LINGUIST List 24.1305|
Sat Mar 16 2013
Calls: Modern Greek, Discourse Analysis, Text/Corpus Linguistics/Greece
Editor for this issue: Alison Zaharee
From: Ourania Hatzidaki <o.hatzidakigmail.com>
Subject: (Critical) Discourse Analysis and Corpus Linguistics: A Methodological Synergy for the Study of Modern Greek
E-mail this message to a friend
Full Title: (Critical) Discourse Analysis and Corpus Linguistics: A Methodological Synergy for the Study of Modern Greek
Short Title: CDA-CL-ModGr
Date: 26-Sep-2013 - 29-Sep-2013
Location: Rhodes, Greece
Contact Person: Ourania Hatzidaki
Meeting Email: < click here to access email >
Linguistic Field(s): Discourse Analysis; Text/Corpus Linguistics
Subject Language(s): Greek, Modern
Call Deadline: 31-Mar-2013
Workshop: (Critical) Discourse Analysis and Corpus Linguistics: A Methodological Synergy for the Study of Modern Greek
Workshop Convenor: Ourania Hatzidaki (Hellenic Air Force Academy)
Held in the context of the 11th International Conference on Greek Linguistics, University of the Aegean, Rhodes, Greece (September 26-29, 2013, http://www.rhodes.aegean.gr/icgl11).
This workshop is intended to reflect the growing interest in the synergetic use of research methodologies traditionally associated with either (Critical) Discourse Analysis or Corpus Linguistics. (C)DA techniques offer detailed, in-depth investigations of linguistic phenomena in relatively small textual specimens, often corroborated by co-textual or extra-textual information (e.g. images, graphics, action etc.; knowledge of relevant historical, political, economic etc. facts), with a focus (especially in the critical approach) on discourse as the embodiment of ideologies and power relations. CL methods, on the other hand, on the strength of the computer processing of large amounts of textual data, help reveal large-scale discourse tendencies, typically expressed in the form of quantitative and structural information on lexicophraseological phenomena/patterns, its conventional point of access. The steadily increasing number, in recent years, of projects integrating these microscopically and macroscopically oriented approaches (e.g. Baker et al. 2008, Partington et al. 2004; see also recent international conferences dedicated to relevant themes: CADS 2012, Corpus Linguistics 2011) indicates an appreciation of the fact that their pairing may offer a fresh view on discourse and generate analyses of enhanced sophistication and generalizability.
Projects adopting this symbiotic approach in Modern Greek discourse research are still scarce (e.g. Fragaki 2012, Hatzidaki 2011, Goutsos 2002). The aim of this workshop is to develop an agenda for the fruitful interaction between (C)DA and CL specifically in the context of the Modern Greek language and culture. This agenda may concern theoretical/methodological issues or draw on case studies of particular discourses.
Baker, P., Gabrielatos, C., Khosravinik, M., Krzyżanowski, M., McEnery, T. and Wodak, R. 2008. A useful methodological synergy? Combining critical discourse analysis and corpus linguistics to examine discourses of refugees and asylum seekers in the UK press. Discourse and Society 19 (3): 273-306.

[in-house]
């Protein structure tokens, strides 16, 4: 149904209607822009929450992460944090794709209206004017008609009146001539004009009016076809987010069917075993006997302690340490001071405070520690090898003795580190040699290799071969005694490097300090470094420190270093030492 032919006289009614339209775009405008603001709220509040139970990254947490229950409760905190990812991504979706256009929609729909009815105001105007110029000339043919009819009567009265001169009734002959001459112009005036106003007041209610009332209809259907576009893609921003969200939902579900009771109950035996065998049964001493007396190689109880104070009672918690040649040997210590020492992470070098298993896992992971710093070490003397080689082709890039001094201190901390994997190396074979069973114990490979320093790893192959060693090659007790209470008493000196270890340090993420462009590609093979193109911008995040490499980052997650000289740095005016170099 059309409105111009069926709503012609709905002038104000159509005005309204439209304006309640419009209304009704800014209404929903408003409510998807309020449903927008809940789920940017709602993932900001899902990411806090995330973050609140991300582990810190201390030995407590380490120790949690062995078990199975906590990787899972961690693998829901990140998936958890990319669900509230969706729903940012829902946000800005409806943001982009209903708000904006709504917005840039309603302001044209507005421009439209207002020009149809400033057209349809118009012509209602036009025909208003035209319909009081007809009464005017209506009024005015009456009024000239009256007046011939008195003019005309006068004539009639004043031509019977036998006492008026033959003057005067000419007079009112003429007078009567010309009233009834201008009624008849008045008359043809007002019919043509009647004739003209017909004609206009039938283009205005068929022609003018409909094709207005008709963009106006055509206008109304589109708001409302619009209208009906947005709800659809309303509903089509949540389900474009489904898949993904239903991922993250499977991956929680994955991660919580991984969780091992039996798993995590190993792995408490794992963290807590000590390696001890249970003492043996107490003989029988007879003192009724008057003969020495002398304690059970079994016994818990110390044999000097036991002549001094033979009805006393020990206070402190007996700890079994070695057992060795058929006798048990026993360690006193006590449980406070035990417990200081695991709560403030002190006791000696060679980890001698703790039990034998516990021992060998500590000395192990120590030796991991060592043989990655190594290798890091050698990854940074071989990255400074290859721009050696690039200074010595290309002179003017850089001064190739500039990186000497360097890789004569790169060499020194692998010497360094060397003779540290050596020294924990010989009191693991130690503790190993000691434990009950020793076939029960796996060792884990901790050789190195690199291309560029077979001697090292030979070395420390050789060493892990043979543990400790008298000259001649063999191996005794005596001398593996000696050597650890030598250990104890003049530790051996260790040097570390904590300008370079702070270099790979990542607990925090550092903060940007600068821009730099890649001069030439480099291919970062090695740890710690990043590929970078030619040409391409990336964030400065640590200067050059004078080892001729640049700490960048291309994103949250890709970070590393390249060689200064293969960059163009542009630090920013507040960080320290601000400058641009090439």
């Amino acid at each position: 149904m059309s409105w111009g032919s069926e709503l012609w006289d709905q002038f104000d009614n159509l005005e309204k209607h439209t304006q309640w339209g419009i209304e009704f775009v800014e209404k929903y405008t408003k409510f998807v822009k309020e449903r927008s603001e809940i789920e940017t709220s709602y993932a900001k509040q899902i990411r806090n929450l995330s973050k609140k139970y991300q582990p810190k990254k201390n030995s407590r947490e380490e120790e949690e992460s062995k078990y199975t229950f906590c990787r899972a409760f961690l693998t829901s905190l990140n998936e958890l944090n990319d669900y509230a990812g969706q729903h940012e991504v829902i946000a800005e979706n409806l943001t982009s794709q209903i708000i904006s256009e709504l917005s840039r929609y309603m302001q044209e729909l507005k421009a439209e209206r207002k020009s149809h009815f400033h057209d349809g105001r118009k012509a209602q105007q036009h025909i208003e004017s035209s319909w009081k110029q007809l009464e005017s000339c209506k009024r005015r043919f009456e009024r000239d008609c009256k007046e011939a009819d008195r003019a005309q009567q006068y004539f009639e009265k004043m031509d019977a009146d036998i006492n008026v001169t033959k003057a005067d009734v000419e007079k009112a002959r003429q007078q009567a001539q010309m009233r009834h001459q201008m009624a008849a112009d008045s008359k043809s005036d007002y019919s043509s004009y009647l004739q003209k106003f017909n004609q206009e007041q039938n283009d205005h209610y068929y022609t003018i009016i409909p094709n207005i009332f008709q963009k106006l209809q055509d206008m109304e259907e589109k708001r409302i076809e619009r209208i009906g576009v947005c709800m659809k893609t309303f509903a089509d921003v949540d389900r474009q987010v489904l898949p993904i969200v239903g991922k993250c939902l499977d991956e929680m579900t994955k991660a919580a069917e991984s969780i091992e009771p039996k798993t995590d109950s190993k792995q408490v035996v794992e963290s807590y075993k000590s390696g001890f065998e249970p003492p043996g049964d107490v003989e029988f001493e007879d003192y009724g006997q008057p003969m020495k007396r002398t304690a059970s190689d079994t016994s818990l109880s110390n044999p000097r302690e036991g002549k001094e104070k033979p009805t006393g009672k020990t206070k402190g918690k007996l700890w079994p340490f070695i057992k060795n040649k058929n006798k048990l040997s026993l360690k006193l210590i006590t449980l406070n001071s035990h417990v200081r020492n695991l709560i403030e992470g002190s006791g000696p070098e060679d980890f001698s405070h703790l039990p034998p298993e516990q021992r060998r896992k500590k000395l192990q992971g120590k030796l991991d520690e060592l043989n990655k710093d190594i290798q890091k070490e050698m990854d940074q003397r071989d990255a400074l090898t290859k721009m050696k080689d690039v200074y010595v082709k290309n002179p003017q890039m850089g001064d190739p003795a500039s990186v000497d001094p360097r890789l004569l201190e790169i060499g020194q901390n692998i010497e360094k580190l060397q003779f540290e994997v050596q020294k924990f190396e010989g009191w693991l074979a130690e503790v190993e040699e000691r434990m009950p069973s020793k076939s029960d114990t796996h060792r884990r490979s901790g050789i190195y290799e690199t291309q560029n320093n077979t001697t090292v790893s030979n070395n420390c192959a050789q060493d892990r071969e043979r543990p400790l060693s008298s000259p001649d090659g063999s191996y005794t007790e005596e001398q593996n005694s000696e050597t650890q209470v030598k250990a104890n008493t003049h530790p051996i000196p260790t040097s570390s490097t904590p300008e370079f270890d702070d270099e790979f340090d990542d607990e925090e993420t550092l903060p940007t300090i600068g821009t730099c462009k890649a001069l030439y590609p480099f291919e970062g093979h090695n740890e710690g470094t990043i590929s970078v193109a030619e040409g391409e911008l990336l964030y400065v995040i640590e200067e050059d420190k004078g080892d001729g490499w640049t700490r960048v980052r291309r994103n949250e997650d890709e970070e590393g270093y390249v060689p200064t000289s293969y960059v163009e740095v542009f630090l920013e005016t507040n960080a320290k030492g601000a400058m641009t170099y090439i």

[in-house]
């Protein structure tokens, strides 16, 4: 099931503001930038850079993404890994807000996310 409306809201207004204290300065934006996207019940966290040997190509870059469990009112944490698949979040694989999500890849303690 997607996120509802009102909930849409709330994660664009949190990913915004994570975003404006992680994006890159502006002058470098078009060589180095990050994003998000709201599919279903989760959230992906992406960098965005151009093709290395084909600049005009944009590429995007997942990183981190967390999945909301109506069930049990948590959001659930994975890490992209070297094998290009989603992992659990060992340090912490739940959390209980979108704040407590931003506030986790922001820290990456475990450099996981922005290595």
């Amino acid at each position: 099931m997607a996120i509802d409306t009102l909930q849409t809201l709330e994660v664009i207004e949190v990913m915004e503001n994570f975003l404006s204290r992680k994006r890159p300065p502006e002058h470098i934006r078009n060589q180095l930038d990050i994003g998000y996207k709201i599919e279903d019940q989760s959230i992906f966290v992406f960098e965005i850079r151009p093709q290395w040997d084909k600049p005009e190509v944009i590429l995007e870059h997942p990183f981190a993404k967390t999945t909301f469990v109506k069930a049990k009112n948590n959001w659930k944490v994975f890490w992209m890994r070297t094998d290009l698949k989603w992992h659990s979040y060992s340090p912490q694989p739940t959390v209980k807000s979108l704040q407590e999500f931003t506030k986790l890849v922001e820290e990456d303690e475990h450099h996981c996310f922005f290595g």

Fragaki, G. 2012. Adjective evaluation in spoken interaction. Paper presented at the CADS (Corpus-Assisted Discourse Studies) Conference, 13-14 September 2012, University of Bolognia.
Goutsos, D. 2002. I hrisi ton ilektronikon somaton kimenon stin analisi logou [The use of electronic corpora in discourse analysis]. In Clairis, C. (ed.) Recherches en linguistique grecque, Actes du 5e Colloque international de linguistique grecque, Sorbonne, 13-15 2001, Tome I. Paris: L’Harmattan.
Hatzidaki, O. 2011. Greek men’s and women’s magazines as codes of gender conduct: The appropriation and hybridisation of deontic modality. In: Majstorovic, D. & Lassen, I. (eds.) Living With Patriarchy - Discursive Constructions of Gendered Subjects Across Public Spheres. Amsterdam: John Benjamins.
Partington, A., Morley, J. and Haarman, L. 2004. Corpora and Discourse. Bern: Peter Lang.
2nd Call for Papers:
This 3-hour workshop will be held parallel to the main ICGL11 conference. It will consist of 20-minute papers (plus 10-minute discussion), plus a concluding 30-minute round-table session.
Research areas can include but are not limited to:
- Political discourse (including current issues such as the Greek Debt Crisis, racism, neo-Nazism and anti-Nazism, Hellenic Parliament discourse, satire of current Greek politics etc.)
- Discourse and Modern Greek history (official documents, memoirs, correspondence etc.)
- (New) Media discourse
- Language and Gender
- Discourse and Identity
- Interpersonal pragmatics (humor, irony, im/politeness etc.)
- Diglossia and the Modern Greek language debate
- Folk linguistics and lay stereotypes regarding Modern Greek
- Immigration and Modern Greek as a lingua franca
- Any aspect of Greek Cypriot language and culture
Abstracts (c. 300 words, excluding references; in .doc format, containing title of paper, author’s name and affiliation) should be submitted to Ourania Hatzidaki (o.hatzidakigmail.com).
In line with the policy of the conference organizers, abstracts may be submitted both for this workshop and for the main ICGL11 conference. However, if two papers are given they should be different, without substantial overlap.
Workshop papers will be included in the conference proceedings.
Read more issues|LINGUIST home page|Top of issue
Page Updated: 16-Mar-2013
While the LINGUIST List makes every effort to ensure the linguistic relevance of sites listed
on its pages, it cannot vouch for their contents.